Berkeley is crawling with worms

Tales of Two Cities

Bookworms, that is.

Last month, I left work completely overwhelmed. The 49 wasn’t coming, so I walked home on the hottest afternoon, ever. I’m pretty sure parts of my skin melted off in protest of the high temperature — I have yet to discover the patches they left behind. On the corner of Ashby and College, I wished I could ditch my rock of a bag and the huge Amazon box in my arms without any regret. By the time I got to Telegraph Avenue, I was secretly wishing Cal had lost its game against Portland so the jubilant crowds sporting Cal gear would stop being so damn chipper and happy.

But somehow, by the time I reached Adeline, I had a wide smile on my face and an even bigger stack in my arms.

On the block between Shattuck and Adeline stands a small white house with a slanted, bridgelike white porch. And that porch was exploding with books. I could almost hear it grunting as it tried to support all the books it carried. A tiny handmade cardboard sign quietly announced that the books scattered on the porch cost 50 cents to $2, which made me wonder where the rest of the Berkeleyans were and why they weren’t there fighting over Dickens and Camus.

I have serious issues when it comes to buying books: I don’t know when to stop. Growing up in an Arab country, where the average a person reads was about half a page a year, limited the variety and quantity of books available. So I buy books like I’ll never have the chance to again. I had to smuggle in small piles last year and hide them in my bedroom because my sister swore she would fight me if I brought one more book inside our already cramped apartment. Having moved to a bigger place, I saw this as my chance to decorate.

I step inside, and suddenly I’m in paradise, where piles and piles and piles of books cover every inch of furniture. Excluding bookstores and libraries, I have never seen so many books in one place. I didn’t know where to start.

A tanned Armenian man in his late 40s walks into my newly discovered wonderland, wiping his hands on his apron as he informs me about his plans to cook for 40 friends that night. He then notices the book I’m holding, “Asterix et Obelix,” shouts its name in French and then expresses his deepest apologies: He cannot sell that book, as it has too much sentimental value.

I spent about 40 minutes with him, talking about a wide range of topics, from the Israeli treatment of olive trees — prompted by my interest in a book called “Cooking with Olive Oil” — to the library scene in Disney’s “Beauty and the Beast,” all the while my ADHD kicking in and drawing my attention to that stack of “Harry Potter” hardcovers perched precariously on the edge of the table, the worn-out Hemingway book on the ground, the discolored French children’s book on the old TV set.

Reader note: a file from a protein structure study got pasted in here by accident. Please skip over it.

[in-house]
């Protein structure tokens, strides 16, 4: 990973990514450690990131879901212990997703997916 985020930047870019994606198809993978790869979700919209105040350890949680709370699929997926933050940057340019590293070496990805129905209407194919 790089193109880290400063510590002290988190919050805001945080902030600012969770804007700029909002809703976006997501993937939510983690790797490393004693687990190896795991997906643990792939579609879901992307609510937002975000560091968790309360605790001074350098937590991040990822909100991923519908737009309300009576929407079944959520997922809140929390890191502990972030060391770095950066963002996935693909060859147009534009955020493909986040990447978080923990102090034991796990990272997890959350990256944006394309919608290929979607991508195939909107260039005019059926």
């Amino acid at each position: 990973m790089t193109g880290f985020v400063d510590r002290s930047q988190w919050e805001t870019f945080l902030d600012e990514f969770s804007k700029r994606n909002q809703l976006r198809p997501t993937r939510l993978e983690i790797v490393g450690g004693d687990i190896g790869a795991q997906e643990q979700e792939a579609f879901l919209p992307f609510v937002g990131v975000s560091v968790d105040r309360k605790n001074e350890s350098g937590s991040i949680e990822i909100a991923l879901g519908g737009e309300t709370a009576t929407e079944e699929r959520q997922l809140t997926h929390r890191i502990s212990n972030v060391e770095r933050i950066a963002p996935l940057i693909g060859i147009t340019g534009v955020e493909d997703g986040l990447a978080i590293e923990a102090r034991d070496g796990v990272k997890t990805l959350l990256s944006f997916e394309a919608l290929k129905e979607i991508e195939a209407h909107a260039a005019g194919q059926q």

I left his house promising I would stay for dinner next time and wobbled along with my new 17 books that I got for 40 bucks, plus an elementary Arabic book he gave me for free to give to my friend. As I skipped happily — and fell repeatedly — down Ashby, I remembered my trip across the border from Jordan to Syria a few years back. The soldier searching my bag nudged a book with the butt of his gun and asked me what that was doing in my suitcase. I didn’t know how to answer him. The person driving me hastened to answer, “Mu’allem, she studies in America: They make them read books there.”

No, I wanted to say, I read because when I was a kid, I fell deeply in love with reading. My father would stuff duffel bags with books and travel with overflowing suitcases halfway around the world, all so my heart would break with Fred Weasley’s death, so I would go through the war on Tara with Scarlett, so I would live every emotion that colors Gabriel Garcia Marquez’s beautiful stories.

But I held my tongue. I felt a wave of gratitude toward my father wash over me. He’s the one who introduced me to the world of reading, which in itself has millions of different ports to other universes, some filled with black holes that suck us in once we get too close and others we must avoid at all costs because they are too alien and put our brain cells at risk, such as “Twilight.”

College = zero times the number of minutes spent on external reading. But, I am positive my love for books will emerge as a survivor after I graduate. “Harry Potter” DeCals and random Armenian men will help me make sure that happens.

And a special shout-out to my dad: Thanks for all the books and all the love. I hope your backaches will not go to waste.

Sarah Dadouch writes the Friday column on global perspectives of Berkeley. You can contact her at [email protected] or follow her on Twitter: @SarahDadouch.